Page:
Dorothy Woodend talks DOXA’s Spotlight on the Future
By Angela Espinoza, Arts Editor
The DOXA Documentary Film Festival starts up again in May, and with five theatres (Pacific Cinémathèque, Vancity Theatre, Vancouver Playhouse, Rio Theatre, and Collingwood Cinema) and well over 70 films in its 2013 lineup, things are looking spectacular. Festival Programmer Dorothy Woodend took some time to speak with us last week on the upcoming event, highlighting this year’s Spotlight.
“The thing about DOXA is every year we try something different,” Woodend starts, “because I think that’s what keeps things fresh and fun and interesting. One of the key differences this year is the… Spotlight on the Future that incorporates, not just the films themselves—that are about developments in medicine and technology—but also in… how films are made in terms of documentary practice.
“A lot of the more interesting and engaging films that came in this year, [we] took a look at them and thought, ‘I don’t know what this is.’ But there was a couple in particular that really stretched the boundaries of I think what’s possible in terms of narrative and documentary story-telling specifically. On the face of it, they look like a strange combination of science fiction and documentary, which, you couldn’t… find two genres more dissimilar. The kind of convergence of those two things blew me back a bit because it was really fascinating.”
Woodend described the aesthetics of several films in great detail, pointing out some of the can’t-miss features of the Spotlight on the Future. Of the eight features in this year’s program, Woodend focused on the following three.
“Our special screening that we’re offering at the Playhouse this year is a film called Google and the World Brain. [The film] launches with an interview that they did with H.G. Wells in 1938, when he was writing about a future scenario he’d envisioned about people being able to share knowledge all around the world and how it was… a ‘world brain,’ which turned into, some would think, the Internet and World Wide Web and all that stuff.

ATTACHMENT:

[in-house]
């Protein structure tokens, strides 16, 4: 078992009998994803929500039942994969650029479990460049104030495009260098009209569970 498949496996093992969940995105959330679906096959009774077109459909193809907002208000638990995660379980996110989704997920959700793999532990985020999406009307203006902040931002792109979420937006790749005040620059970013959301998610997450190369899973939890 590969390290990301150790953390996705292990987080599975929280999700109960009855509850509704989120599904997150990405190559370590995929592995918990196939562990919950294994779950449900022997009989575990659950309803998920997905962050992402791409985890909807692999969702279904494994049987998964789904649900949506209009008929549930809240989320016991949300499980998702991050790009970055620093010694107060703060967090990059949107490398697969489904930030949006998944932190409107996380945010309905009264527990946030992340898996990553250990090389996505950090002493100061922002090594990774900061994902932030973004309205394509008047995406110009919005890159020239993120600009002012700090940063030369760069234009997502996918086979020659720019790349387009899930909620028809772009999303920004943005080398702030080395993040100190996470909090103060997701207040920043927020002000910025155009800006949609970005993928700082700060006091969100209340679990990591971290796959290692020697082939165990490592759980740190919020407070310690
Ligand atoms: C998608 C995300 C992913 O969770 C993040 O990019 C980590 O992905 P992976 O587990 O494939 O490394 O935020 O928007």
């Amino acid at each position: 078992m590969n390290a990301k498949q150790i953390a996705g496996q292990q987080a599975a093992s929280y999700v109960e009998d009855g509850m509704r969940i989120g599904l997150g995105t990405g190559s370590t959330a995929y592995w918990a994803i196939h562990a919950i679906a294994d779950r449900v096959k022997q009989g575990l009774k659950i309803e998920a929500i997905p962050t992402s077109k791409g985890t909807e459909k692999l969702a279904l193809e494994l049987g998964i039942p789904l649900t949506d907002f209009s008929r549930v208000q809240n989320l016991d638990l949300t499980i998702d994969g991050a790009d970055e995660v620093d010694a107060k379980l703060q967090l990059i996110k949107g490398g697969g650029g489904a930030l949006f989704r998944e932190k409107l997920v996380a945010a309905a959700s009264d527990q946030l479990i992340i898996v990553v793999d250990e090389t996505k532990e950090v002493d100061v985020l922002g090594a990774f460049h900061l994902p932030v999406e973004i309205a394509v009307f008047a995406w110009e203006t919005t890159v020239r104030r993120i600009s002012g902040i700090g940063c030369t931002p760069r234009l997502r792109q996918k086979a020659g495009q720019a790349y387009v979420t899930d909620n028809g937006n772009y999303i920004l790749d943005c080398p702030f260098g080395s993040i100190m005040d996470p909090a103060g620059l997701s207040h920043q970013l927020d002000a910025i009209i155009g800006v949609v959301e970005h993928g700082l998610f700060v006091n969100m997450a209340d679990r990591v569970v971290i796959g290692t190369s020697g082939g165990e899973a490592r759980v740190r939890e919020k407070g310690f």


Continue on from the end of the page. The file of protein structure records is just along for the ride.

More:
“One of the other ones that’s in the Spotlight on the Future this year is a film called There Will Be Some Who Will Not Fear Even That Void, which is, ostensibly in the way that the filmmaker describes it, a ‘science fiction documentary.’ The very first time I watched it [with] everyone who was on the screen committee… we realized, ‘wait a minute, this is not real essentially.’
“What the story is basically is he [director Saeed Taji Farouky] envisioned this group of artists who are kind of documenting the Arctic in a state of decline somewhere in a future scenario. It’s taking documentary practice and documentary elements and… creating a sort of strange symbiosis of science fiction narrative and documentary filmmaking. It’s beautiful and strange and surreal and hilarious and sad and just an interesting combination of film and media qualities and elements, that, as a programmer, that’s the one thing you kind of [look for, when] your ‘Spidey-senses’ start to tingle. We’ll premiere that film eventually [at DOXA], which we’re really quite happy about.”
The final film Woodend brought up went on to become a 10-minute discussion in itself. The following is a brief sampling of, from what Woodend described, I can assume will be a fantastic and very powerful film.
“We have films that are part of the Focus Forward areas, which… deal specifically with people who are really pushing innovation, whether that’s medicine or even something like… food practice, sustainability, the guy who invented the means of actually creating clean water, and dealing with pollution. There are all these kinds of technological solutions to essentially the problems that the humans have created for themselves, which is [the focus of] another one of the films in the Spotlight this year is called…Critical Mass. Mike Freedman is the filmmaker—and he’s coming with the film this year—but he takes this sort of leaping off point with a series of experiments that a scientist named John B. Calhoun did in the ‘60s in California where he basically built, it’s called a ‘rat city.’ It’s a rat population study where he had an enclosed area where he gave the rats all the sort of resources, food, water, places to live that they could basically needed, and [he] watched what happened as the population exploded. At one point in the rat population, when it reached such a certain density, [Calhoun] had to break down and then he sort of drew correlations between those experiments and what happens in urban centers with human populations, and he found some pretty disturbing stuff.”
The Spotlight on the Future is just one of four special programs this year, including Justice Forum, Rated Y for Youth, and Philosopher’s Café (which I can attest is a fantastic opportunity to discuss subjects beyond certain films). The DOXA Documentary Film Festival runs from May 3 to 12, so heed my advice and get your tickets early!